The sparkling, silvery blue coat and brilliant green eyes of the Russian Blue draw immediate attention to this shorthaired breed. But it’s the intelligent and playful disposition that makes the Russian Blue a perfect pet for most households.
As with so many cat breeds, little is known of the Russian Blue’s origins. He probably does come from Russia—his thick coat is surely that of a cat from colder climes—and he is considered a natural breed, meaning Matushka Nature created him, not the handiwork of humans. The Russian Blue’s development as a breed, however, took place primarily in Britain and Scandinavia, starting in the late nineteenth century, when showing and breeding cats became a popular activity.
The Russian Blue made his first appearance on the world stage of the cat fancy at an exhibit of cats held at London’s Crystal Palace in 1875. Labeled an Archangel Cat, because he was said to be from the Russian island of Archangel, he competed against other blue cats of varying types. A newspaper report of the show described the Russian Blue as “very handsome” and “particularly furry,” adding “They resemble mostly the common wild grey rabbit.” Other early names by which the breed was known were Maltese and Foreign Blue.
A British cat fancier named Mrs. Carew-Cox began importing the cats in 1890 and bred and showed them through the turn of the century. She described them as having short, silvery fur, large ears, wide-set eyes and lean faces, with sweet, intelligent personalities—in short, much the same as the Russian Blue of today. In 1912, the cats were well enough established that they could be shown in a class of their own instead of being lumped together with other blue cats.
The Russian Blue has bright green eyes, pinkish lavender or mauve paws, two layers of short thick fur, and a blue-grey coat. The color is a bluish-gray that is the dilute expression of the black gene. However, as dilute genes are recessive (“d”) and each parent will have a set of two recessive genes (“dd”) two Russian Blues will always produce a blue cat. The coat is known as a “double coat,” with the undercoat being soft, downy, and equal in length to the guard hairs, which are an even blue with silver tips. The tail, however, may have a few very dull, almost unnoticeable stripes. Only Russian Blues and the French Chartreux have this type of coat, which is described as thick and soft to the touch. The silver tips give the coat a shimmering appearance. Its eyes are almost always a dark and vivid green. Any white patches of fur or yellow eyes in adulthood are seen as flaws in show cats.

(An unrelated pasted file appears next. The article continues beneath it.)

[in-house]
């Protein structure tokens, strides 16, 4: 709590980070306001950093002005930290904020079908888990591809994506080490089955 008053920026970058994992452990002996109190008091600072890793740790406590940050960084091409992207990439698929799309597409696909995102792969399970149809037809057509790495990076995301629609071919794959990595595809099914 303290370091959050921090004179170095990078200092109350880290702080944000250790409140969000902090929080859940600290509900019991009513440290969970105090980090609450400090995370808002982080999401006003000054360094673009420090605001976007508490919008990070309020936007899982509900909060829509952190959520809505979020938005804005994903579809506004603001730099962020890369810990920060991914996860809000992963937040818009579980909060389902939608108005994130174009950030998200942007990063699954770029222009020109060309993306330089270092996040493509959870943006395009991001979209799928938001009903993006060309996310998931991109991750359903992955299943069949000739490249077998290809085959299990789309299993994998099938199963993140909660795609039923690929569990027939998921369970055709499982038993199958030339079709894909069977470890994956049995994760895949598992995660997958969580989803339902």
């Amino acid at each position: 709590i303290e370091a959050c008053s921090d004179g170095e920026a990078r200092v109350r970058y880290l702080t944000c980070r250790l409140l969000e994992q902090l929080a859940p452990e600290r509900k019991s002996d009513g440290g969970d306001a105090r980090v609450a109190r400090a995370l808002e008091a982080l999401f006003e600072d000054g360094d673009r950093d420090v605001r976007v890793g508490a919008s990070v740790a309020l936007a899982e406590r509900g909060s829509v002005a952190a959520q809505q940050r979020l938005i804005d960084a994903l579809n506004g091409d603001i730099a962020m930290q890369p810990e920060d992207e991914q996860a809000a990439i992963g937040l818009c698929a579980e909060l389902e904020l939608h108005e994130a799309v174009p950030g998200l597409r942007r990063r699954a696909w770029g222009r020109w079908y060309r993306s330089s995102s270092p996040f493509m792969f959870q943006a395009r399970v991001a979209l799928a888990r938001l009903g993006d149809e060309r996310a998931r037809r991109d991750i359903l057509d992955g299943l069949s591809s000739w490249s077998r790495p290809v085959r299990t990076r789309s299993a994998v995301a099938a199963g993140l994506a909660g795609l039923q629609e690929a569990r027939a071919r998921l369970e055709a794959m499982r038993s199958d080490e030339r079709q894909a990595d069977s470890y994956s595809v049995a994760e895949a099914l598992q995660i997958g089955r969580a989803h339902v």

The Russian Blue is an intelligent, curious, and tranquil animal. They are known for their friendliness, but are generally shy with strangers. They have been known to play fetch, and are sensitive to human emotions. They enjoy playing with a variety of toys and develop loyal bonds to their loved ones. They can be quiet, only meowing occasionally, but can also be very talkative. They are clean animals that are normally reserved around strangers, unless they are brought up in an active household. Many Russian Blues have been trained to do tricks. Russian Blues can also be fierce hunters, often catching rodents, birds, rabbits, and small reptiles.
Russian Blues have a tolerant nature toward children who treat them kindly and respectfully. They will even put up with the clumsy pats given by toddlers, as if they recognize that no harm is meant, and if necessary they will walk away or climb out of reach to escape being bonked on the head. That said, the patient and gentle Russian Blue should always be protected from rough treatment, so always supervise very young children when they want to pet the cat.
The Russian Blue is also accepting of other animals, including dogs, as long as they aren’t chased or menaced by them. Introduce pets slowly and in controlled circumstances to ensure that they learn to get along together.